A Rose Green family would like to say a huge thank you to everyone who saved the life of a teenager.
The Challen family – Paul, Katrina, Graham and Kristi – want to pass on their gratitude to everyone who has supported them over the past two years.
Graham Challen, 19, is now recovering after treatment for a benign brain tumour.
Mrs Challen said: “We all just want to say a huge thank you.
“But how do you do it?
“How do you thank the people who saved your son’s life?
“And how do you thank the people who have supported you through one of the worse things imaginable?
“The kindness we have been shown is incredible.”
Graham started to feel unwell in October 2009 but, as it was just before his 18th birthday and he was studying for his A-levels and taking driving lessons, doctors thought it was because of stress.
“When the doctors said it was stress and anxiety we believed them,” said Mrs Challen.
In February 2010 doctors told the family they thought Graham had oesophagitis – an inflammation of the oesophagus.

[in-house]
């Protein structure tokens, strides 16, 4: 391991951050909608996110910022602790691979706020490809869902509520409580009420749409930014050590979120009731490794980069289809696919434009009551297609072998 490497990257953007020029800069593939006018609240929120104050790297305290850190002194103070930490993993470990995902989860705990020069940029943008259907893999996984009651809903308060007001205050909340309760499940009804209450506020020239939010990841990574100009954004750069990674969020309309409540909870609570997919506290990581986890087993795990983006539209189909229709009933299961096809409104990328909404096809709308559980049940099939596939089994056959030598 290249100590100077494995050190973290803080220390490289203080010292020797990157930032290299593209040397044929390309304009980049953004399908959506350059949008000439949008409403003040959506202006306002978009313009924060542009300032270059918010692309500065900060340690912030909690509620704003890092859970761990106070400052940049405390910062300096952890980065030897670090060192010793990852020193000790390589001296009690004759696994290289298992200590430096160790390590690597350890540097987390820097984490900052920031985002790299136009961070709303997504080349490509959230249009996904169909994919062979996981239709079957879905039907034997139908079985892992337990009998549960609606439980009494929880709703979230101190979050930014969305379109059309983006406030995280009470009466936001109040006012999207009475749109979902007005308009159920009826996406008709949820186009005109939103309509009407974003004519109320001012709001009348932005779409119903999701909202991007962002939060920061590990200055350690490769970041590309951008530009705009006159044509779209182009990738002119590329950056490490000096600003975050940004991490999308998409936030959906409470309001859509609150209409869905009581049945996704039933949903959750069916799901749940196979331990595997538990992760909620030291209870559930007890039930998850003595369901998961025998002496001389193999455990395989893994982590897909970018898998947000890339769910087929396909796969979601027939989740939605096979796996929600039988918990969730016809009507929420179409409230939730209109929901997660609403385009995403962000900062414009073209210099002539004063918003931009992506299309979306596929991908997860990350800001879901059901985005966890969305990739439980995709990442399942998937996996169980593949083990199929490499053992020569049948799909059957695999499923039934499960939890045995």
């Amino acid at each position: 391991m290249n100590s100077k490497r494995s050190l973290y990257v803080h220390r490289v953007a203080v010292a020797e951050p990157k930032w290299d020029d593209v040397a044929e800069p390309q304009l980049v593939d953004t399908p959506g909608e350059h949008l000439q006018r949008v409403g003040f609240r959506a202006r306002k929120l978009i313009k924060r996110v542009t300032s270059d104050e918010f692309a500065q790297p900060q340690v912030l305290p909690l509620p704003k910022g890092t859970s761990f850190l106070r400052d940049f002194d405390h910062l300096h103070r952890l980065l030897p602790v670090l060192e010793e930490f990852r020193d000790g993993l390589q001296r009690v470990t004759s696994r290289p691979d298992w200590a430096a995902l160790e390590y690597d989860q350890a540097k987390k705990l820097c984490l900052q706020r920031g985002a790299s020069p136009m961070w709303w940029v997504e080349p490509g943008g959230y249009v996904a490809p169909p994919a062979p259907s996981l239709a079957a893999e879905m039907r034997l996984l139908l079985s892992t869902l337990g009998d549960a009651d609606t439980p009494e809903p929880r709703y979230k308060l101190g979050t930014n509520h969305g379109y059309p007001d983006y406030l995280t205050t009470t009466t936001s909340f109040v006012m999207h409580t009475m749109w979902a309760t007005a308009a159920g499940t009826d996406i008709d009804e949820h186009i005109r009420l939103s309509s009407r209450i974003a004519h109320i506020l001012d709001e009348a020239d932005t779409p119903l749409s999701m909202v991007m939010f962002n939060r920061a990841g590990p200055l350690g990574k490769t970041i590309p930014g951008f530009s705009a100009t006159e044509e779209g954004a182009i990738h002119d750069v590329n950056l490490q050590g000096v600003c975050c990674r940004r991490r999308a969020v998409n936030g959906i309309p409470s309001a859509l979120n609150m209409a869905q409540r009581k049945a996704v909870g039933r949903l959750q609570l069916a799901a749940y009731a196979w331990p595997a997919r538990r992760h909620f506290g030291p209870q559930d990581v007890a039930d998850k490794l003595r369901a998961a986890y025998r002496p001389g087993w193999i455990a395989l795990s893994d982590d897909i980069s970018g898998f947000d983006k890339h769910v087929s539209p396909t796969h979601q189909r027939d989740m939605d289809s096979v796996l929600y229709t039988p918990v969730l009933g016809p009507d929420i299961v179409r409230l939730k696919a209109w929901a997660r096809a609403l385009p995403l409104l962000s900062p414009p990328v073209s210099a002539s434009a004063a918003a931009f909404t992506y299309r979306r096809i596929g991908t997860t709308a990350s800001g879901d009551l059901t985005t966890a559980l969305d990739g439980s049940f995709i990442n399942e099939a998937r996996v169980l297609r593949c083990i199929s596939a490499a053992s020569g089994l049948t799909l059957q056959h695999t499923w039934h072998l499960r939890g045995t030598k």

Then, in April, Graham mentioned he was occasionally getting a popping in his ear which began to be continual after an unrelated knee operation later in the month.
Graham had this checked at Grove House Surgery where the doctor booked an MRI scan at St Richard’s Hospital, where doctors then found the tumour.
Graham was taken to Southampton General Hospital where he underwent his first operation on June 15, 2010.
Mr and Mrs Challen said: “Southampton General Hospital have been absolutely superb throughout everything and we cannot ever thank them enough.”
During the long operation Graham went into distress and his heart stopped three times. This meant the operation had to be stopped after only two-thirds of the tumour had been removed.
Graham then underwent a second operation on September 8 this year, when the rest of the tumour was successfully removed.
Mr Challen said: “We know we are really lucky to have come through this.
“It could have been a lot worse and we are just so grateful to everyone.”
Graham is now recovering well and will hopefully resume studying ICT at Chichester College in October.
He said he would like to raise awareness for the condition.
“There are not a lot of people my age who have gone through something like this,” he said.